The Eternal Sunshine of S.B.F.

sbf substack
The most interesting thing about Sam Bankman-Fried’s Substack memo last week was his decision to publish anything at all. Photo: Gotham/GC Images
Theodore Schleifer
January 17, 2023

Sam Bankman-Fried, ensconced and a little stir-crazy in his home on the Stanford University campus, has been doing a lot of writing recently, in part for his mental health. “You find it helpful to write things out,” he told me when I spent a few hours with him for my piece, The Only Living Boy in Palo Alto. But it was clear that he was also thinking about the meta-structure of his defense. One of my big takeaways from my time with Sam was just how dismissive he was of the traditional crisis-comms playbook. That, of course, was obvious by the mere fact that I was sitting across from him at his dining room table, with a phone recording our conversation for public consumption. But it was also obvious within hours after we published, when Sam, like Warby Parker and Casper before him, went direct-to-consumer and published an apologia himself. And now tonight, Sam is at it again with another post responding to the news of the day and attacking his old law firm, Sullivan & Cromwell.

The most interesting thing about Sam’s Substack memos is his decision to publish anything at all. No, alleged criminals don’t usually respond to allegations of having perpetrated one of the world’s greatest financial frauds on They don’t usually make arguments about the liquidity of their businesses based on stats “pieced together post-hoc, coming from models and approximations” and “estimations.” They don’t usually make material statements in replies to anonymous accounts on Twitter. They don’t usually cast public aspersions on the law firm that represents their former company. The traditional crisis-comms playbook, naturally, is to take your lumps, to say as little as possible and to respond surgically to accusations, rather than opening new avenues for prosecutors to dissect and attack when the trial eventually begins.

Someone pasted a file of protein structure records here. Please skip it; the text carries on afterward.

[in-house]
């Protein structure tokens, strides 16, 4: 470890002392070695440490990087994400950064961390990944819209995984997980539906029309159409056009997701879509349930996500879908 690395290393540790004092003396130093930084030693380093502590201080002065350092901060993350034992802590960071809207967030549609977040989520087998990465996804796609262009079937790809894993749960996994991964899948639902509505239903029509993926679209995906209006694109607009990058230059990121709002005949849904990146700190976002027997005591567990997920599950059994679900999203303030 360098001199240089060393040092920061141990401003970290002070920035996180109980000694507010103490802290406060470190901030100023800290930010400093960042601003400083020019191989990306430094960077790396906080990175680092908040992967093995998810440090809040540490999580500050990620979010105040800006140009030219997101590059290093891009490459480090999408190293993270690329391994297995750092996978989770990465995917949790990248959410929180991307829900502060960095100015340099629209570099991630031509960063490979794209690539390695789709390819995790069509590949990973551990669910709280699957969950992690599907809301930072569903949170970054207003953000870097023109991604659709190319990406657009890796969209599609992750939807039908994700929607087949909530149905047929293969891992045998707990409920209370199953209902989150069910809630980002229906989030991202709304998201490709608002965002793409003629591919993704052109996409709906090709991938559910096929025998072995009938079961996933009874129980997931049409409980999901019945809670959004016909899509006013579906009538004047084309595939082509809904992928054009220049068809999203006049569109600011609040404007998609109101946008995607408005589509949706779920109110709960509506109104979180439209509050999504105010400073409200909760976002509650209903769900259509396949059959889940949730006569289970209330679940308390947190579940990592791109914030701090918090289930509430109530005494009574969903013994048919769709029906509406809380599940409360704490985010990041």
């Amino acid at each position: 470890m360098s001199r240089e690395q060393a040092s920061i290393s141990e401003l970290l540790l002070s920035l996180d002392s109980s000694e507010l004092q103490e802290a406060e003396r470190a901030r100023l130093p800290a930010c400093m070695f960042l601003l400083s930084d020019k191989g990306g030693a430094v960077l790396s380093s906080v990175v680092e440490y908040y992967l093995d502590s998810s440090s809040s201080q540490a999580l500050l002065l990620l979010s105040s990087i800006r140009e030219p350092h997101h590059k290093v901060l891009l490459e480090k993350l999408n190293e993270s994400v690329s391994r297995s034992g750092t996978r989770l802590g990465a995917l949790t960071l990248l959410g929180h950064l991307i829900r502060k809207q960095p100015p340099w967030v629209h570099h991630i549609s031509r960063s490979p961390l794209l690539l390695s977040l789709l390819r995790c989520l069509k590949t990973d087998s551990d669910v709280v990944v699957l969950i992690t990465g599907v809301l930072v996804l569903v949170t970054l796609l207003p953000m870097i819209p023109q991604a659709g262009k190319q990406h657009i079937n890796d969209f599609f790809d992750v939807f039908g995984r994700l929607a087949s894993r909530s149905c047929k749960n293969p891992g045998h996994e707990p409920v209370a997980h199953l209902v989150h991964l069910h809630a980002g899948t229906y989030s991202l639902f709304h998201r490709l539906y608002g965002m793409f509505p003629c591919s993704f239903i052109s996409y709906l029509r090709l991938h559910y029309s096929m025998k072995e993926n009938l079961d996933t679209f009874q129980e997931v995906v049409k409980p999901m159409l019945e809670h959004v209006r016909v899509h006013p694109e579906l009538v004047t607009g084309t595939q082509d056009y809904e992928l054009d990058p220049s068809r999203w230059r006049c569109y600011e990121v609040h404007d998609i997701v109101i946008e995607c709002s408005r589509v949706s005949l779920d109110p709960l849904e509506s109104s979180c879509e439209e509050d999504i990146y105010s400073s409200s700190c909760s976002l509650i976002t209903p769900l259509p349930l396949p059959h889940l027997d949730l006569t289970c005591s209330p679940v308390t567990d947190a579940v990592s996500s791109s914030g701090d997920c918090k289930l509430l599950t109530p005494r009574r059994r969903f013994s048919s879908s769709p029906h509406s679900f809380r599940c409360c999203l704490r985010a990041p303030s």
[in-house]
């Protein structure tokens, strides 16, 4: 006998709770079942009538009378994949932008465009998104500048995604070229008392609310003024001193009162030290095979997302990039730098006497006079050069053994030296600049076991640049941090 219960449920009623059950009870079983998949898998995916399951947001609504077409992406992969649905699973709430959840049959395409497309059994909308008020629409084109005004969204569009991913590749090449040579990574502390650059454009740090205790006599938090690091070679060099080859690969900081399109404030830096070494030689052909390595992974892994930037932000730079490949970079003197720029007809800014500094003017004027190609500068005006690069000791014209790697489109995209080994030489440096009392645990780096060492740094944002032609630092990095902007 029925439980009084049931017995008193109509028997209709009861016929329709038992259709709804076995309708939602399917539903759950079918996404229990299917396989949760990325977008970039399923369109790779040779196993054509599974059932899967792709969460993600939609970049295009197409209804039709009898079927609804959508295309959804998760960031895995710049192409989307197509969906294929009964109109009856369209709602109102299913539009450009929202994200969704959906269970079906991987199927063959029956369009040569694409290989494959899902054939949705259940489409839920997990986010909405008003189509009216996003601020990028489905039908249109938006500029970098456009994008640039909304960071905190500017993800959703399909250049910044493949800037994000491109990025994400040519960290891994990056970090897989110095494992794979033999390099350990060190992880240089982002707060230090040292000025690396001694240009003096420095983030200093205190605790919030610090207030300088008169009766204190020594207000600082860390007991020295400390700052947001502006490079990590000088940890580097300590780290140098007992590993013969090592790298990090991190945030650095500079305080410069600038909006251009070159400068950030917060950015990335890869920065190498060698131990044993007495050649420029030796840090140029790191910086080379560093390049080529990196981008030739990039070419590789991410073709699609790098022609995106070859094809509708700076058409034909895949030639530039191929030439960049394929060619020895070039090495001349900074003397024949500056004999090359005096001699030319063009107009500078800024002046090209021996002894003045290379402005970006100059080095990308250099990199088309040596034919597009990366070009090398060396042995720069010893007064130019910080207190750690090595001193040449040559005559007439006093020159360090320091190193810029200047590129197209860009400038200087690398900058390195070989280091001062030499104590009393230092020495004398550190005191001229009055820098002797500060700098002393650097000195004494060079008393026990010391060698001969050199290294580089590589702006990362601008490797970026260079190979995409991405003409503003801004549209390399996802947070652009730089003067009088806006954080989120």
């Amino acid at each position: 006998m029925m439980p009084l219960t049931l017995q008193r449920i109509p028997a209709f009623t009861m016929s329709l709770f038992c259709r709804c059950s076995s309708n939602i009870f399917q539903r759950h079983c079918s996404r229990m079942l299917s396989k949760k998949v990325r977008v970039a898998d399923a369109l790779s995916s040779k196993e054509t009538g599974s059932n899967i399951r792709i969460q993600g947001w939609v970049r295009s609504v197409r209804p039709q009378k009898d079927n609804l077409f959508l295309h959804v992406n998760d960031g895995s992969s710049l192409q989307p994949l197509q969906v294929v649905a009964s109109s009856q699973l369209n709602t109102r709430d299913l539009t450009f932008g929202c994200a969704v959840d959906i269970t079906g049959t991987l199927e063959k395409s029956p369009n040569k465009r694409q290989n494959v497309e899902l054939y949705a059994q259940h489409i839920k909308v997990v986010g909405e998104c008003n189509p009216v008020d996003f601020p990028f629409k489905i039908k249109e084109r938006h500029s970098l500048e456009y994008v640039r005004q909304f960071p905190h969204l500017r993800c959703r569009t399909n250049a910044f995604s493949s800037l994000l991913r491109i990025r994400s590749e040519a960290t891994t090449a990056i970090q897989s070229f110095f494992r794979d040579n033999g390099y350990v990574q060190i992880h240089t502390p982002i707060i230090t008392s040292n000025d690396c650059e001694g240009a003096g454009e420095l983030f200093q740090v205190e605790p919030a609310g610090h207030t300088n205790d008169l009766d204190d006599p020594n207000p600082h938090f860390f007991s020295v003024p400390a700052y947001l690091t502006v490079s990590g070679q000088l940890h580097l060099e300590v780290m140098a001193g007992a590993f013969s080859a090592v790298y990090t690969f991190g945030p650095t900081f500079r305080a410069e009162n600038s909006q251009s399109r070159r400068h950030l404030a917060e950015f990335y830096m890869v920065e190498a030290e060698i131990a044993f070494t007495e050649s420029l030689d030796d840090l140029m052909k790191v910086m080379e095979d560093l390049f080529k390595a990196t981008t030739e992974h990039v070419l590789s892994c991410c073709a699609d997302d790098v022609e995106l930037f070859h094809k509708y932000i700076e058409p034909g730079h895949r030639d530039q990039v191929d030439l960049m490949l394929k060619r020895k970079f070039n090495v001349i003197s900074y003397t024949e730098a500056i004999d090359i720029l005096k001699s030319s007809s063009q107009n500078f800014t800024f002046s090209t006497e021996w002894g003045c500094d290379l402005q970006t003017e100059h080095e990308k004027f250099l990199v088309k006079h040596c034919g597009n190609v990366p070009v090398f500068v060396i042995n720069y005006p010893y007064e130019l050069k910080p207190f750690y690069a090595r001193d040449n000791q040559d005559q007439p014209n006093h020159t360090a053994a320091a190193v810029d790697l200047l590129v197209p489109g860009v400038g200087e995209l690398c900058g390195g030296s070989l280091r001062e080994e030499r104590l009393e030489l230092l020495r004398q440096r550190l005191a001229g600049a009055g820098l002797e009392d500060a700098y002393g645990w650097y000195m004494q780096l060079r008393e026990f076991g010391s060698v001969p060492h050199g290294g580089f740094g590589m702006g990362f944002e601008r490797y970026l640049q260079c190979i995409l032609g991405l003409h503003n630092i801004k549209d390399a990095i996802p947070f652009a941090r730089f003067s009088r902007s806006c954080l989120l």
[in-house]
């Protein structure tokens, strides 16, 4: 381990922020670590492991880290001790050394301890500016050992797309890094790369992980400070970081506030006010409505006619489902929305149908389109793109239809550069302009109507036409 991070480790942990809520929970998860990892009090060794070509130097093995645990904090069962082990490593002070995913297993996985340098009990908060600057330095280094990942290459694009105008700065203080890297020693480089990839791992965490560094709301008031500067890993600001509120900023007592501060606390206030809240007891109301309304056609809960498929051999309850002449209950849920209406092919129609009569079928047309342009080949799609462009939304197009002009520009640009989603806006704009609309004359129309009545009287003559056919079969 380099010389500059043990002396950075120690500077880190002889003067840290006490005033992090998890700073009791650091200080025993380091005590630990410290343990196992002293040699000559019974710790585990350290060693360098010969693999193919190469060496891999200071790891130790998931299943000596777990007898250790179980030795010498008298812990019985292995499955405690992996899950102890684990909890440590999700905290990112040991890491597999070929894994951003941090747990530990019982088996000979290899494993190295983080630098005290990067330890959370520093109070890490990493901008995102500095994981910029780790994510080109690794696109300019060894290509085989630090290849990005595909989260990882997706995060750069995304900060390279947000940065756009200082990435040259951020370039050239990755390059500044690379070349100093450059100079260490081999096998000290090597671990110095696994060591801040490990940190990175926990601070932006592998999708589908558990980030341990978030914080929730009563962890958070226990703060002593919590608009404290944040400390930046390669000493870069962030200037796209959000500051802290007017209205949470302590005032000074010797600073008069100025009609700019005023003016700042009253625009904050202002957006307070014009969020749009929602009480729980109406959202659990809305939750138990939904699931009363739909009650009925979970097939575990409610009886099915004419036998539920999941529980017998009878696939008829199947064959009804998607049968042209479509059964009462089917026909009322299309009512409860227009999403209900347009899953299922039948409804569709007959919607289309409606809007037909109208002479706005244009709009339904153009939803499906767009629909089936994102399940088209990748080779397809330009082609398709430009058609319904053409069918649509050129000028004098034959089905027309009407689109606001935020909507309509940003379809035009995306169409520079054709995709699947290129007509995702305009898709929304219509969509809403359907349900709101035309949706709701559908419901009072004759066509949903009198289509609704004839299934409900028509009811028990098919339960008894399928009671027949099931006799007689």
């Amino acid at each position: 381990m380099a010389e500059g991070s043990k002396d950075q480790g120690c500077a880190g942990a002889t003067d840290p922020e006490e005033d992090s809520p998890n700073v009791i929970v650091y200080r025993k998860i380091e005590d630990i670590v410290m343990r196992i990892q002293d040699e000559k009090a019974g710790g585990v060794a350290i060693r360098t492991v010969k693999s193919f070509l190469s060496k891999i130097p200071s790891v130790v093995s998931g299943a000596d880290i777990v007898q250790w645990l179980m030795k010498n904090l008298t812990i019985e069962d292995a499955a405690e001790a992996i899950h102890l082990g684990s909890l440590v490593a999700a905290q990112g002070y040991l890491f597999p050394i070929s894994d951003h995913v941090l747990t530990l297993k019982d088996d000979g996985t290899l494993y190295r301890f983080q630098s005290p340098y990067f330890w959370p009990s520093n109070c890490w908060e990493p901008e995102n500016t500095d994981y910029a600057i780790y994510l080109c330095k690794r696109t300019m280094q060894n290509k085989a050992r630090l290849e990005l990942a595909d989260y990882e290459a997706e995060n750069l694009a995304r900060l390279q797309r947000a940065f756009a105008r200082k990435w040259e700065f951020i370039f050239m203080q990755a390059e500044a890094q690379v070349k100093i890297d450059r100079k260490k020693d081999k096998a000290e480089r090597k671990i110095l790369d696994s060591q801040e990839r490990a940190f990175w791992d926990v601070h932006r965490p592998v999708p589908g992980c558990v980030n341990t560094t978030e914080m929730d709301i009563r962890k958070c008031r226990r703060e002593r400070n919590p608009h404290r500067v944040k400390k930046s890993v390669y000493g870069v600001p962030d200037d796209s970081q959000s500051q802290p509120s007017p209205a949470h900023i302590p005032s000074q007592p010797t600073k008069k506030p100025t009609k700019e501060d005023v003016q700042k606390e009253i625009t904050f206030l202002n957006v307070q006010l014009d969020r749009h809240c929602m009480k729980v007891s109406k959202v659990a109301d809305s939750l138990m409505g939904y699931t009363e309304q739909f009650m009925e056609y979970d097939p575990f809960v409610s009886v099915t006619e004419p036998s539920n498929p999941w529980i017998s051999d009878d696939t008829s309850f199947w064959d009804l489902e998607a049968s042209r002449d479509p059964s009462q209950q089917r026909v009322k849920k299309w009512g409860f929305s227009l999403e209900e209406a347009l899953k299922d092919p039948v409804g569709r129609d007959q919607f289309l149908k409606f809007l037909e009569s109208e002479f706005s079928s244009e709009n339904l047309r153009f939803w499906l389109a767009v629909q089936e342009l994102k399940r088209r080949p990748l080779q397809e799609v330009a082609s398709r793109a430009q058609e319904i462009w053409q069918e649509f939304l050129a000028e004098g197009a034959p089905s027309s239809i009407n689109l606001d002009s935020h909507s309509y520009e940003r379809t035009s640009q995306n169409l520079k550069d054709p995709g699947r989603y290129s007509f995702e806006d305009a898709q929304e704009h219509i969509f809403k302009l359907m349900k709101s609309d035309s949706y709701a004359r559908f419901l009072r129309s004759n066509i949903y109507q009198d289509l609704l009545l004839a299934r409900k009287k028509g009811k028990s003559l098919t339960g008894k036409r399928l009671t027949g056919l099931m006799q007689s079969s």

But if we know anything about S.B.F., it is that he cares tremendously about public relations—about how he is perceived, about how he is tweeted, and about what mainstream media figures think of him. Yeah, maybe he cares too much. But perhaps S.B.F. is not totally wrong that the traditional media strategy is out of date. Responding only in formal legal filings or during courtroom proceedings makes more sense when a case is being covered in print on a daily or weekly basis, not being devoured hourly online. It might make sense when the only people writing about the case are credentialed journalists who cultivate credible sources and ask subjects for comment, not by anonymously-run crypto-fetishizing Twitter accounts that post rumors without corroboration. Impressions of public figures are formed quickly these days and can be cast in stone even before the trial kicks off. I wonder how many people thought Elizabeth Holmes was already convicted and sitting in jail when her trial began in 2021.